A listing of transcripts of the dialogue and narrative of this section.
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Transcripts for Section 4 of Episode 50
|11:42||If the South African state of the 1980s was an iron fisted Samson then its Goliath was the barehanded township youth. The sprawling windswept plains of the Cape Flats was no exception. Here too a breed of urban teenagers took on the state: innocent, brave, committed. Many of these young comrades who lived and fought revolution now face another challenge; they struggle to confront the future, armed only with a badge of honour of having been fighters.||Full Transcript and References|
|12:15||‘Fighters then, forgotten now: Laaitie comrades of the Cape Flats, Report by Gail Reagon.’ // In Cape Town last week young adults gathered to speak about human rights violations against them as teenagers. Three were partially blinded, victims of random police shootings. This story is about the ones who chose to be comrades, who were actively punished by the government for taking that decision, who were detained, tortured and betrayed and who today carry their scars within. Moegamat Williams was a member of the Bonteheuwel Military Wing, (BMW) a grouping involved in semi-military operations on the Cape Peninsula.||Full Transcript and References|
|13:10||I haven’t even reached 12 yet. I wasn’t even in standard five yet. That’s when I became wanted by these people who call themselves the justice system, but we all know that they were the injustice system. In 1987 nearly the whole organisation I represent here today was arrested. I was still on the run, they couldn’t find me. And then what happened was some Boers told people in my organisation they’re not really looking for me, because I was the informer. // And then comrades dealt out their own rough justice. // The first thing that happened, my own brothers hit me over the head with a very heavy object. I still don’t know what it was. I fell down to the ground, my clothes were ripped off, petrol was thrown over me and I was set alight by my own brothers who I believed in. // Moegamat was saved by a priest, but a few months later at 14 he was detained under section 29. // After 10 days in Macassar police cells I tried to commit suicide by hanging myself with my tracksuit ...more||Full Transcript and References|
|15:02||Sandra Adonis and her late husband, Jacques were both student activists who joined the Bonteheuwel Military Wing. They were constantly on the run. Jacques was detained for nine months and very badly tortured. It changed both their lives. // My life started being a mess. My husband was quite … he would sometimes go off his trolley, he would be like a mad person and because he knows that his anger, his frustrations that he felt at that time was supposed to be directed at the state, but because I was the nearest person to him, he lashed out. And always afterwards he would say he’s sorry but as I said, how long can a person take somebody saying sorry to you. Just like these very Boers who have been interrogating us and torturing us is trying to say to us today, we are sorry, we didn’t mean that. We don’t need their apologies. Well I don’t need them, because I think my life is messed up as it is, directionless. I mean, I’ve lost my education and I’ve lost my childhood ...more||Full Transcript and References|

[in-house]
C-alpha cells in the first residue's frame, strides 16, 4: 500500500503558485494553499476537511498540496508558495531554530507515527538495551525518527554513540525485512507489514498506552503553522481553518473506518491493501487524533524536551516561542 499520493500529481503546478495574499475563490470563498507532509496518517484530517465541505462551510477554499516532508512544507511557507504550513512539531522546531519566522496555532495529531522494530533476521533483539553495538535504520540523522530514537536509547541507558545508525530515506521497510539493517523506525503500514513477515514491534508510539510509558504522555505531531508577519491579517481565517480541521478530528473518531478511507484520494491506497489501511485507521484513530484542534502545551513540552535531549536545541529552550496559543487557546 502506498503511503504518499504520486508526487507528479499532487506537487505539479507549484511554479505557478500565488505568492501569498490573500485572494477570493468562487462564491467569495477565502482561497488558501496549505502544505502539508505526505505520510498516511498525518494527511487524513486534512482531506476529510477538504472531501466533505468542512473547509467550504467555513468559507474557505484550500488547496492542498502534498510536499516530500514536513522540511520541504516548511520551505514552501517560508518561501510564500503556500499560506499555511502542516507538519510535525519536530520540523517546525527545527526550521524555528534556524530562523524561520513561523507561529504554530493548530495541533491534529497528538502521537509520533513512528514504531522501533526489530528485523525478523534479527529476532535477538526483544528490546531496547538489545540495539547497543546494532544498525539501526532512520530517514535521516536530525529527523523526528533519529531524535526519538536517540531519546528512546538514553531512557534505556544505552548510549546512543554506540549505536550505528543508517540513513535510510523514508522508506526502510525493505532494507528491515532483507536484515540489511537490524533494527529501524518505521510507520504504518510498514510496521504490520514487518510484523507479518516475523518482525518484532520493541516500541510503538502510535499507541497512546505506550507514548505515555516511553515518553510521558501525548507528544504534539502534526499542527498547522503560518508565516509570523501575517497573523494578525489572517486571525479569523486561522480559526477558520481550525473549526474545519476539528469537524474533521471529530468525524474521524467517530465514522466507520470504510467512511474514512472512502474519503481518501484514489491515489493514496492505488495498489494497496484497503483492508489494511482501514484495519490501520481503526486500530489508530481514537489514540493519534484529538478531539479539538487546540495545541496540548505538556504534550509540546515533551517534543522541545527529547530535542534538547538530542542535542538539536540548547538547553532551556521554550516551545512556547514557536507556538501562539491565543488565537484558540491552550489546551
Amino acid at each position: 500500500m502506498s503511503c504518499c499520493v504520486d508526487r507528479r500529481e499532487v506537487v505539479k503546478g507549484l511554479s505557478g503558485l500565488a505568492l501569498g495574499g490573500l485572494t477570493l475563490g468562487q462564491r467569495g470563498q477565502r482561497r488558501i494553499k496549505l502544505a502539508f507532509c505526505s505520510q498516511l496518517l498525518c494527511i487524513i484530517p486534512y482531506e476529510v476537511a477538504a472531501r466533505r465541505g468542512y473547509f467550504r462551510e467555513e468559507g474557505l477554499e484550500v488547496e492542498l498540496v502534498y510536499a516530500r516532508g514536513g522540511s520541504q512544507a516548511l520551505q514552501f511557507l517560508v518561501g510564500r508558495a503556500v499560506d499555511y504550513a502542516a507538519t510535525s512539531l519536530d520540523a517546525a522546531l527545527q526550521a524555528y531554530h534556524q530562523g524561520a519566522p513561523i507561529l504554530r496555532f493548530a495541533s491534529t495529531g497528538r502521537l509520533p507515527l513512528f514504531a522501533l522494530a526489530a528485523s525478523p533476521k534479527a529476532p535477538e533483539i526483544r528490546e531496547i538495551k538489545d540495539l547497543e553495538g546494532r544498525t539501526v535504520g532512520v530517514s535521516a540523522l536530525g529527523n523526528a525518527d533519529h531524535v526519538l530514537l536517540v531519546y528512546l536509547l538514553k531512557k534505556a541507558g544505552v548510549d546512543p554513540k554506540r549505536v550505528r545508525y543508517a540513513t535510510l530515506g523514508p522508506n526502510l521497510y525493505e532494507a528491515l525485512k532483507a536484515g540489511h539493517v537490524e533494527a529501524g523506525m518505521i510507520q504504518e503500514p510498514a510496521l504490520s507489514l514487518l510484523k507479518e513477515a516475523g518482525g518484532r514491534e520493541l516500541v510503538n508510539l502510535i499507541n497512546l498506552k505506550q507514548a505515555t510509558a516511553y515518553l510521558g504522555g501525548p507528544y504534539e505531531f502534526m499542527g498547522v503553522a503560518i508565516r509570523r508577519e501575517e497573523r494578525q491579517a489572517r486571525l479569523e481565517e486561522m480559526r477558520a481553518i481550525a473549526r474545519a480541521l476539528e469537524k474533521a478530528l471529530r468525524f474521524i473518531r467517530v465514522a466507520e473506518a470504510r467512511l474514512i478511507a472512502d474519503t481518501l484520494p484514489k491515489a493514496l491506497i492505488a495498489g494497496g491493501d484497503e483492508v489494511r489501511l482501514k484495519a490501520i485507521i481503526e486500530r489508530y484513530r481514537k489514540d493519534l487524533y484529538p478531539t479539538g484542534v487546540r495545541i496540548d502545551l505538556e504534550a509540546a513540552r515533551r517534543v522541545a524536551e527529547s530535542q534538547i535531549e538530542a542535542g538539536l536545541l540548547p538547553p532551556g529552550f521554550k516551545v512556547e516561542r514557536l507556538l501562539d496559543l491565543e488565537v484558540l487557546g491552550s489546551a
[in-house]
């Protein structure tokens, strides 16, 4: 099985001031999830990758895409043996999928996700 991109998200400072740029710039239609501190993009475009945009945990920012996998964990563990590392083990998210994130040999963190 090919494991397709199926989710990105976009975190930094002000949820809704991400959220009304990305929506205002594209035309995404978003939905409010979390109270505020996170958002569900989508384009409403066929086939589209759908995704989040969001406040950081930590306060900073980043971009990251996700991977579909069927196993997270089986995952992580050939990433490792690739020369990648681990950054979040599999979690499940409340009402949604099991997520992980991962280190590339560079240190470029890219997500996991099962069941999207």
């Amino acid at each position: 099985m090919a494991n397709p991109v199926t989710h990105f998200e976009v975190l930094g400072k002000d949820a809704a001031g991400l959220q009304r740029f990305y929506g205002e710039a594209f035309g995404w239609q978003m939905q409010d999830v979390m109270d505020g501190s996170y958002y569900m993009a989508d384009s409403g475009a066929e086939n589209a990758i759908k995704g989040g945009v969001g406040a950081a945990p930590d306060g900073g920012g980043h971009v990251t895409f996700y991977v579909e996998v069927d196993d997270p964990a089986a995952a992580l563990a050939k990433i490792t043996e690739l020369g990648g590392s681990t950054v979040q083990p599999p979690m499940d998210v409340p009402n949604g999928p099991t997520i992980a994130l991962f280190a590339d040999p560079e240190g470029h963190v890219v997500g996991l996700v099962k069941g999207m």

|17:08||Julian Stubbs and Dee Dicks were detained with five other students in 1985. Charged with public violence they each spent a year at Pollsmoor Prison in Cape Town. Till today they do not know why. // At the time we were heroes and I didn’t feel as if it affected me at that time, but now it seems as if it’s getting worse now. So, all I want to do now is like cry and it angers me because I’m not in control of my crying and my self-esteem and confidence is really low at present. It’s very difficult for me and sometimes I’m still directionless and unfocused, which is always the experience that I lived through in the eighties, is forever in my mind. It’s become quite difficult for me to cope and it’s making me very angry because at that time I could and now I can’t. ||Full Transcript and References|
|18:32||Riefaat Hattas too was detained and tortured. He still has not come to terms with the experience. // I’m sometimes suicidal. I do not know whether I can carry myself alone. I’m messed up because of what I went through during my high school years.||Full Transcript and References|
|19:02 ||In a trip from Mitchell’s Plain to Wynberg to Bonteheuwel they went back into the past, piecing together who they were then and what they are now. // We all had different experiences in the eighties and so on but now, we’re all experiencing similar feelings, like the trauma and // …anger the hate… // Yes the hate. // … was the central point for Wynberg for any political activity that would normally come from the ‘Lux.’ Especially during our arrest and after our arrest this was the place that we used to meet and organise strategy and have meetings with lawyers and psychologists and that type of thing and it’s really a bastion, I feel, in Wynberg.||Full Transcript|
|20:08||In the past we used to say ‘Amandla Awethu!’ and we used to say ‘A Luta Continua,’ which means ‘power to the people’ and ‘the struggle continues.’ So for us, within ourselves those words are still there, ‘Amandla Awethu! A Luta Continua,’ because we are still fighting.||Full Transcript||